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David Copperfield

This is Roald Tweet on Rock Island.

To my knowledge, there is not a single statue of Charles Dickens in any of the fine parks of Minneapolis, Minnesota. There ought to be. Without Dickens, there may well have never been a Minneapolis.

It was the winter of 1850. The few hardy pioneer families who had arrived in September and October to settle around the Falls of St. Anthony were hard put to form a community. Coming from Europe, from Ohio, from new England and the South, they were hardly a homogenous group.

They had little time to worry about community at all, isolated as they were in the new Territory of Minnesota. There were no railroads or roads, no telegraph. Their only connection with the outside world was the Mississippi and a rare steamboat now and then. They missed the opera, churches, art galleries, and libraries back East. Here, they made do with scattered copies of Harper’s Monthly and the Home Journal.

They had arrived with little idea of the nature of Minnesota winters. Wind blew through their crude wooden houses and the Mississippi froze solid as the temperature dropped to 30 below zero. Their food supply consisted of a cask of Chicago salt pork, dried cod, white beans, flour, and corn meal. It was enough to convince even the hardy to turn around and head back to civilization.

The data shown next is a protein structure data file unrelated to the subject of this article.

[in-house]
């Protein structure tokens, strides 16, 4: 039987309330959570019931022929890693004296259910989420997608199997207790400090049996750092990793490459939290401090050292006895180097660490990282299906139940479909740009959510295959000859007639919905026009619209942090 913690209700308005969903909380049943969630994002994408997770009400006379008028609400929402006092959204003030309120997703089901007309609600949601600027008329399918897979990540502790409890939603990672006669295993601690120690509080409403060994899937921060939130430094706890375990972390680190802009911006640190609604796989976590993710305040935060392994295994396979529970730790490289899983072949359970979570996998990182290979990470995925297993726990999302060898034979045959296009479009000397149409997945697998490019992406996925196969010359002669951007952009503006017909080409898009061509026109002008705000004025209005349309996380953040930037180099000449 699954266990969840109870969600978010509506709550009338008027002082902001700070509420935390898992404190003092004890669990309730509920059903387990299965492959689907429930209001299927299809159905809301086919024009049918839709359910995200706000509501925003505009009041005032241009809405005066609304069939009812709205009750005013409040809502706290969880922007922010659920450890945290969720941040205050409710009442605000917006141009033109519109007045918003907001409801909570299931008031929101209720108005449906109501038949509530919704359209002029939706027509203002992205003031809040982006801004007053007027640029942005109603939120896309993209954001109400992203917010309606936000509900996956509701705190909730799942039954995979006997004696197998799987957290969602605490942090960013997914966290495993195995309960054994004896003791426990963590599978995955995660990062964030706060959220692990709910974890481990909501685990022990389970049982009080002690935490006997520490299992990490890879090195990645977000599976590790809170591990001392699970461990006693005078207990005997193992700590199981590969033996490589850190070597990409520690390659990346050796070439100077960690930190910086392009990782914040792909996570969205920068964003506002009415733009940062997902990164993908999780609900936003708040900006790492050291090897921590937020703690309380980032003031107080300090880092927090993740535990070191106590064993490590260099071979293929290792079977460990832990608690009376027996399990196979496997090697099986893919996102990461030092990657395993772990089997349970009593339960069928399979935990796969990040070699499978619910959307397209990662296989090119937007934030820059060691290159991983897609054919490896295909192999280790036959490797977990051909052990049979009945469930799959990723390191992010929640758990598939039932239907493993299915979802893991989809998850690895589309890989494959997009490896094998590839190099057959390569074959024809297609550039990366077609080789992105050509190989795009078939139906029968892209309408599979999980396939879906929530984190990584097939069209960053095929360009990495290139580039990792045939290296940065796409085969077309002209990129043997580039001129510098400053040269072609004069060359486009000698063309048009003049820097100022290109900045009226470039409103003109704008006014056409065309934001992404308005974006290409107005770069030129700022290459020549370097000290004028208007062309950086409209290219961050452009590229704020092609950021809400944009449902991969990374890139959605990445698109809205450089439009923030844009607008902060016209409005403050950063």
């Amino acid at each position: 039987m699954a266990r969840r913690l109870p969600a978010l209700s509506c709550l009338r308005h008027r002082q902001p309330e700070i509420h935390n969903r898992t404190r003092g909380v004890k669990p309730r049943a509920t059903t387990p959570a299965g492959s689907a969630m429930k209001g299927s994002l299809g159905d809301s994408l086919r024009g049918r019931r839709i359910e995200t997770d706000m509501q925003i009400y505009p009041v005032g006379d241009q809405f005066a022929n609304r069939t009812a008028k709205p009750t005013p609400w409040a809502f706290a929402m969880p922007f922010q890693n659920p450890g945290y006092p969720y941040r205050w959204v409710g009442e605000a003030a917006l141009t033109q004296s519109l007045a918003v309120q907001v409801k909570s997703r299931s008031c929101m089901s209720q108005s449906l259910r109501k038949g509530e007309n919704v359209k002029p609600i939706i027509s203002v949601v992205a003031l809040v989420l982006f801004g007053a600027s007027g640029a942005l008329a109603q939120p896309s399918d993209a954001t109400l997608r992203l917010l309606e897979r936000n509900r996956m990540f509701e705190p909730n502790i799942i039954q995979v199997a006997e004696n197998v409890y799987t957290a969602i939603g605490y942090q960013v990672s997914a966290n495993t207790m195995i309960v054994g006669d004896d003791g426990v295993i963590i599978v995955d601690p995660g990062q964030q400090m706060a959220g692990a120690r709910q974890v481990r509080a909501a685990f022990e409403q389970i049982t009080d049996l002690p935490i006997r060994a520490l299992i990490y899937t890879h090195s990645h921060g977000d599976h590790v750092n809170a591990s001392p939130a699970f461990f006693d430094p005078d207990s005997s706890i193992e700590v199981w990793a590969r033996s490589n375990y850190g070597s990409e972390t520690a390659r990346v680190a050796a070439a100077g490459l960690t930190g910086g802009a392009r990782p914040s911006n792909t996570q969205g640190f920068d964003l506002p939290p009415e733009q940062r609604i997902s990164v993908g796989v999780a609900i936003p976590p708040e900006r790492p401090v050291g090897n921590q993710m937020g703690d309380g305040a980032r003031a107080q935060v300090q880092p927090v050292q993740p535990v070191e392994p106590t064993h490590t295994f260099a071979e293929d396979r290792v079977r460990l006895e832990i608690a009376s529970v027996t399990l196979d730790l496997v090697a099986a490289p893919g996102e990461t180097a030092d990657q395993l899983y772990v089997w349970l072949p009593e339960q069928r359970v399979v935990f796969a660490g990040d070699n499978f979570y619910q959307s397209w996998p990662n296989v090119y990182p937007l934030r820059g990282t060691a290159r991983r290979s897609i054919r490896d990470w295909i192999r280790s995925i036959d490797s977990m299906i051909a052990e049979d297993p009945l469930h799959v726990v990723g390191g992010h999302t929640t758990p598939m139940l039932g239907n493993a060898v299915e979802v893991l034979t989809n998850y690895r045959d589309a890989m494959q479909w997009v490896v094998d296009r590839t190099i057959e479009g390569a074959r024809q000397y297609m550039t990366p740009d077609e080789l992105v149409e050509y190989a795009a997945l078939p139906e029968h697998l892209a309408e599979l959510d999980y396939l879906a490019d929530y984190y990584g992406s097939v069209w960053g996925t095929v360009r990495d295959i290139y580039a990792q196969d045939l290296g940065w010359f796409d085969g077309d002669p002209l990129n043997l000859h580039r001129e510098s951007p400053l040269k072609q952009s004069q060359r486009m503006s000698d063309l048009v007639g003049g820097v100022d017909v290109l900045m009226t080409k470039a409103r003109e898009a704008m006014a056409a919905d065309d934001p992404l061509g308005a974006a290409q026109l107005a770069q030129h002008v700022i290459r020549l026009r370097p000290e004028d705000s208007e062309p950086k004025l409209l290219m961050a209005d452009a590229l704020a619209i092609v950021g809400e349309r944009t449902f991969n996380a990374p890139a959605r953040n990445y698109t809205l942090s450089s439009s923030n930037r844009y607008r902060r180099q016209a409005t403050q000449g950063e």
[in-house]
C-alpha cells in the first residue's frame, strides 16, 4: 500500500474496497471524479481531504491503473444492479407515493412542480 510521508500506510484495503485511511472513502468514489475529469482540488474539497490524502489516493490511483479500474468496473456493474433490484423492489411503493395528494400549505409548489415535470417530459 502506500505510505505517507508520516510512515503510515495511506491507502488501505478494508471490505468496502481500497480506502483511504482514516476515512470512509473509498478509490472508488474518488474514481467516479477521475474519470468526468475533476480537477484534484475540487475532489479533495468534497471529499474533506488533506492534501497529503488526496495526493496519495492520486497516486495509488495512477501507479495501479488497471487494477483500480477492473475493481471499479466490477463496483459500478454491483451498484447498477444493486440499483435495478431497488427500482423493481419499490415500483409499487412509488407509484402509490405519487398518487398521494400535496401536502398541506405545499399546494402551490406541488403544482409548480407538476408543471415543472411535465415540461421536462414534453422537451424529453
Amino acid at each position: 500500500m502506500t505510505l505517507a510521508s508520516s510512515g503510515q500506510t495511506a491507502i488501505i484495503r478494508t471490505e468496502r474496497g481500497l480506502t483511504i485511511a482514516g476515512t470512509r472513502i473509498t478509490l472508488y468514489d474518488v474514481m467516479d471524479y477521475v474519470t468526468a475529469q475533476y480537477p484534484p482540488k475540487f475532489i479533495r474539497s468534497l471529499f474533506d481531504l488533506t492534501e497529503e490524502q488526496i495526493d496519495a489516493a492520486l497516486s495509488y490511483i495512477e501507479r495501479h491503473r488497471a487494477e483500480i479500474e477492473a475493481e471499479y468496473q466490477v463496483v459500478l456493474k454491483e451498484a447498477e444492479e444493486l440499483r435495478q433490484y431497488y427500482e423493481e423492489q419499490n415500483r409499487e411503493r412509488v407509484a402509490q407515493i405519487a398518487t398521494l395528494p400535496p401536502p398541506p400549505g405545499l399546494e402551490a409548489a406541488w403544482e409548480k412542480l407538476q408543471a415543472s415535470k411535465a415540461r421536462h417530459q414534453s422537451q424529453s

Charles Dickens never knew that he had come to the rescue of these would-be Minnesotans. In November, on one of the last boats to reach the falls, there arrived a copy of Dickens’ new novel, David Copperfield. The news passed from homestead to homestead—“Dickens’ new novel has come!”

All that long Minnesota winter, David Copperfield passed from household to household. Through blizzards and drifts, through January and February, David Copperfield fell into the clutches of Mr. Murdstone, ran away, became friends with Steerforth, met Mr. Micawber and Mrs. Gummidge, is blind to Agnes’ love for him and married empty-headed Dora. By March, Dora had died, and David rediscovered Agnes, whose father was in the clutches of Uriah Heep. By the time the ice melted and the Mississippi opened, David and Agnes had married, Heep had been found out, and everyone lived happily ever after, including the families around St. Anthony’s Falls, who had come together through Charles Dickens, and were on their way to becoming Minneapolis.

Rock Island Lines is underwritten by the Illinois Humanities Council and Illinois Arts Council, a state agency, with additional funding from Humanities Iowa, the Iowa Arts Council, and Augustana College, Rock Island.

Beginning 1995, historian and folklorist Dr. Roald Tweet spun his stories of the Mississippi Valley to a devoted audience on WVIK. Dr. Tweet published three books as well as numerous literary articles and recorded segments of "Rock Island Lines." His inspiration was that "kidney-shaped limestone island plunked down in the middle of the Mississippi River," a logical site for a storyteller like Dr. Tweet.